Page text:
In 1994 a live-action adaptation of Street Fighter was unleashed on the world. Much like the previous video-game movies before it, critics tore it apart, citing the ridiculous plot and cheesy dialogue. It didn't matter to Capcom or Universal Pictures, though, as the film tore up the box office. Over the years, it's become something of a cult classic as fans found a lot to admire about it, especially the late Raul Julia's phenomenal performance. While we've seen other live-action Street Fighter properties released since then, none have lived on in the memory like the Steven De Souza-helmed motion picture has.
De Souza is under no illusions of what the film actually was. Speaking to The Guardian, he said, "It was extremely profitable for the studio – it cost $33m and made $105m, so it was good for everybody. People say it's so dimwitted it's funny, but we knew it was funny. How can you see that movie and think it's funny by accident?" With hindsight, it's easy to look back at this film and appreciate it for being a time capsule of the era. Yes, it's silly. Of course it's over the top and nonsensical. But did you really expect Citizen Kane from a property where E. Honda's signature move is the "Hundred Hand Slap"? There's something magical and unapologetic about Street Fighter and its first live-action outing. If anything, it's a reminder of how Jean-Claude Van Damme was one of the biggest action-movie stars in the world and studios would find any reason to cast him in their movies.
Considering Street Fighter is about a fighting tournament, the actors were forced to go through martial arts training. Famed fight choreographer Benny "The Jet" Urquidez was called in to assist. Unfortunately, Urquidez was unfamiliar with the source material and unaware that each fighter in the game had a different fighting style.
"We had our trainer, Benny, but he didn't know what video game fighting actually was – it was all new to him," Byron Mann, who portrayed Ryu, told The Guardian. "We only found out midway through the shoot that different characters have different styles. Somebody said: 'Wait a minute, why is everyone fighting in the same way?'"
Van Damme might be one of the hottest action stars of all time, but that doesn't mean that his fellow castmates liked him. In fact, on Street Fighter 2, many co-workers lamented his late coming, diva behavior, and how he'd skip scenes to get his biceps bigger while everyone waited around for him.
To his credit, though, Van Damme has acknowledged that he wasn't the easiest guy to work with back in the day and does seem to have taken accountability for his actions. Obviously Street Fighter was his Raging Bull so it's understandable how this could've all gone to his head and made him a little more rattled than usual.
Sadly, Julia passed away after Street Fighter. The film is even dedicated to his memory. Before production started, though, he was already ill, suffering from stomach cancer and undergoing treatment. When he arrived in Bangkok for filming, the crew immediately knew something was wrong.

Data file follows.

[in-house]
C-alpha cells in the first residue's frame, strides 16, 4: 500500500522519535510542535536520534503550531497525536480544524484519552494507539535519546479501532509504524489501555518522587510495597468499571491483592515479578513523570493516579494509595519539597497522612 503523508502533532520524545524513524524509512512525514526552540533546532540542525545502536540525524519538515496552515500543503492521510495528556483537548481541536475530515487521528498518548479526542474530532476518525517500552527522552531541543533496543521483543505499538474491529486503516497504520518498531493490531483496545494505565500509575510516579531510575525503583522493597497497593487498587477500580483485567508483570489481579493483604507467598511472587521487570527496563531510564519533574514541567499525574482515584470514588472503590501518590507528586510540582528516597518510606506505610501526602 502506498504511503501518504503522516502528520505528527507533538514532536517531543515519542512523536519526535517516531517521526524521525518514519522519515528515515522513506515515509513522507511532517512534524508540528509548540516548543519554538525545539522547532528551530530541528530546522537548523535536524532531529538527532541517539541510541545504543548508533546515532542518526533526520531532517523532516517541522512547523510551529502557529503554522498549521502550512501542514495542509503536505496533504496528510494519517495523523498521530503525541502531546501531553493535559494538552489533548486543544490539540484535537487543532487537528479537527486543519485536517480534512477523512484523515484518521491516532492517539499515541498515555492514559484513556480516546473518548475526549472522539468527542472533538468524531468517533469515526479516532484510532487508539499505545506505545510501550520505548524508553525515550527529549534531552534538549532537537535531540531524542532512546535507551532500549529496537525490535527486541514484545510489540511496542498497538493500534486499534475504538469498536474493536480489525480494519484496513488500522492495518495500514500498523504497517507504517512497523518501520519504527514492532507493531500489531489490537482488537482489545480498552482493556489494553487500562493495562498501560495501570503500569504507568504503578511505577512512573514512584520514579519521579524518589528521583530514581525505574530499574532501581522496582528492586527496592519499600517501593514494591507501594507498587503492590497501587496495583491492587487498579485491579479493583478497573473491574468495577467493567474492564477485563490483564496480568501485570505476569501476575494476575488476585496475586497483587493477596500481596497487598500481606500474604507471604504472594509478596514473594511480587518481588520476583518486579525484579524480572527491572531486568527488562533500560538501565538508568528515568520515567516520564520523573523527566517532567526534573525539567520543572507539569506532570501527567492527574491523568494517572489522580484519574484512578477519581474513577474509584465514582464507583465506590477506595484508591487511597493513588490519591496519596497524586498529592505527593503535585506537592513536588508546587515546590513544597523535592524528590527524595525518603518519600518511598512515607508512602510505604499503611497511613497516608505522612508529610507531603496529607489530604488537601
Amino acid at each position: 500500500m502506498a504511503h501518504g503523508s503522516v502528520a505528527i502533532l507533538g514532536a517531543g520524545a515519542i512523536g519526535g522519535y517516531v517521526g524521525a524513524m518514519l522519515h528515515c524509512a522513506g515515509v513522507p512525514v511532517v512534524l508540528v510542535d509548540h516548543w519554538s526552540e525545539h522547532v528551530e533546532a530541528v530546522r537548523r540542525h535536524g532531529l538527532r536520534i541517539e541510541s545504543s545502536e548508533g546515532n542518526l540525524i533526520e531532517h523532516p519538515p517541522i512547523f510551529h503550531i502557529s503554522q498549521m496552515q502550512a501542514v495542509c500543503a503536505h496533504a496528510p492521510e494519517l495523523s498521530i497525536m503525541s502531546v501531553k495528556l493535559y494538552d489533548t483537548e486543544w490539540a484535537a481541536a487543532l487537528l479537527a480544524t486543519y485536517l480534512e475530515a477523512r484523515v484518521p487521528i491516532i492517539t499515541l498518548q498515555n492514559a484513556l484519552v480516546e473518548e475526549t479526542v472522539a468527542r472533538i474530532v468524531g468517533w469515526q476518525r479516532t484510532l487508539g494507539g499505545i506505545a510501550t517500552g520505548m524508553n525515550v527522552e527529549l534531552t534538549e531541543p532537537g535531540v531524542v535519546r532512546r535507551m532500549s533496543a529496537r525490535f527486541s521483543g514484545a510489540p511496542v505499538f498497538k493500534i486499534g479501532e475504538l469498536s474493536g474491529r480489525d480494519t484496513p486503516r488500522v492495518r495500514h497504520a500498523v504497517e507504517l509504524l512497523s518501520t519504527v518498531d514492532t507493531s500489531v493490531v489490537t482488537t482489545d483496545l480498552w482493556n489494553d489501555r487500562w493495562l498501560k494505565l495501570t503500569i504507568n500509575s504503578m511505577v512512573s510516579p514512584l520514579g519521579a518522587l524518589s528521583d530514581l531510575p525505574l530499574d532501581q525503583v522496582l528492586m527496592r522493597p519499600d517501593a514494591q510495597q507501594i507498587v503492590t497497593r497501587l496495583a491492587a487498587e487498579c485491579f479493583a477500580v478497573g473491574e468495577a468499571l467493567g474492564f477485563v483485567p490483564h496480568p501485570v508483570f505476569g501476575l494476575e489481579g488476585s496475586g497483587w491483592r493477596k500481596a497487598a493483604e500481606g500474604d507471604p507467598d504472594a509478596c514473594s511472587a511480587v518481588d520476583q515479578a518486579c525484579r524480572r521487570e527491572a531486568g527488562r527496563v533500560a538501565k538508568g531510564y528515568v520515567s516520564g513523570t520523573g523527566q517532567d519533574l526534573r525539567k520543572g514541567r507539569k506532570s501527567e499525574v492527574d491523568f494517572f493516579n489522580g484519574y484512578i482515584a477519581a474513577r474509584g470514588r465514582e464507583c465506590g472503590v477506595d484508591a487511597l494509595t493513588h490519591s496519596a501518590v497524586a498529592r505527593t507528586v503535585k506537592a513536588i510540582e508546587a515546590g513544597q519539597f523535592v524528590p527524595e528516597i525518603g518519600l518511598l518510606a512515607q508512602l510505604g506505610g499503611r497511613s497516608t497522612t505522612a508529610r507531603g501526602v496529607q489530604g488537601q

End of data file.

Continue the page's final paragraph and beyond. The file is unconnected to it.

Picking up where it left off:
"I got a phone call from our costume consultant. She'd gone ahead a day before us to meet Raul and she said: 'We have a problem. He looks ghastly; he's like a skeleton.' We thought: 'Oh God, what are we going to do? We can't put him on camera.' We decided to push all of Raul's scenes to the end of the movie, so he could gain weight and we'd move other things up front," De Souza told The Guardian.
If you think about it, it's difficult to create a Street Fighter film. It's about a bunch of people beating up each other, so how much can you really do with that? According to De Souza, he envisioned something far different in his original pitch for the movie than what it ended up becoming.
He explained how he wanted it to be like a James Bond adventure, with an intriguing plot and exotic locations. Plus, he wanted M. Bison to be like a typical Bond villain, with his own underground lair. Capcom was reportedly on the same page and liked his pitch – until it changed its mind.
In video games, the more characters the merrier. After all, fans want variety and more depth to their gaming. When it comes to films, however, you can't apply the same principle. That didn't stop Capcom from trying its luck with Street Fighter, as it kept nudging the director to include more characters from the series.
De Souza said that he argued there were only 100 minutes, so there wasn't a lot of screen time for all the characters and their own narratives. At one point, the developer wanted him to include all 19, so he had to reach a compromise: Many of the characters made brief cameo appearances.
Not only did Capcom try to dictate how many characters were in the film, but it also attempted to tell De Souza who to cast. However, he put his foot down when it came to the casting of Ryu. Chinese-American actor Byron Mann had already secured the part, but Capcom wanted Japanese actor Kenya Sawada, who barely spoke English.
De Souza compromised by casting Sawada in a cameo as Captain Sawada. Mann recalled to The Guardian that it caused a bit of tension between him and Sawada. "I actually met [him] a couple of times while I was going for casting. He gave me some real dagger looks."
The film suffered numerous setbacks and challenges; however, the strangest came as a result of one of the locations: Bangkok, Thailand. It proved to be incredibly hot and impacted the actors in a negative way as they started to lose weight.
As Mann told The Guardian: "There was extreme heat, extreme humidity. We were supposed to be looking buff, but we were all losing weight. If you watch the movie, we all look a lot bigger in the scenes shot in Australia. The weather was fine, the food was nice – we had all recovered." Although, the cast did say they loved the massage parlors in Bangkok.
Apart from Capcom's meddling and JCVD's diva behavior, there were other forces that threatened to halt the film's production. At the time, there was talk of a possible coup in Thailand, so the military had to be on high alert and closed all the roads.
Keith Heygate, the first assistant director on the second unit, spoke to The Guardian about the challenges. "We needed to get the cast, the crew and all this equipment to different locations, so we had to travel by high-speed boats down the [canals] at 1am in the morning. This went on for 10 days, and these boats kicked up a lot of water, so, by the time we got to the location, the cast and crew were all sodden."
After appearing in Street Fighter together, there were reports that Van Damme and Kylie Minogue had gotten closer than expected. For years, the rumors of their affair swirled around, until Van Damme confirmed it to The Guardian in 2012.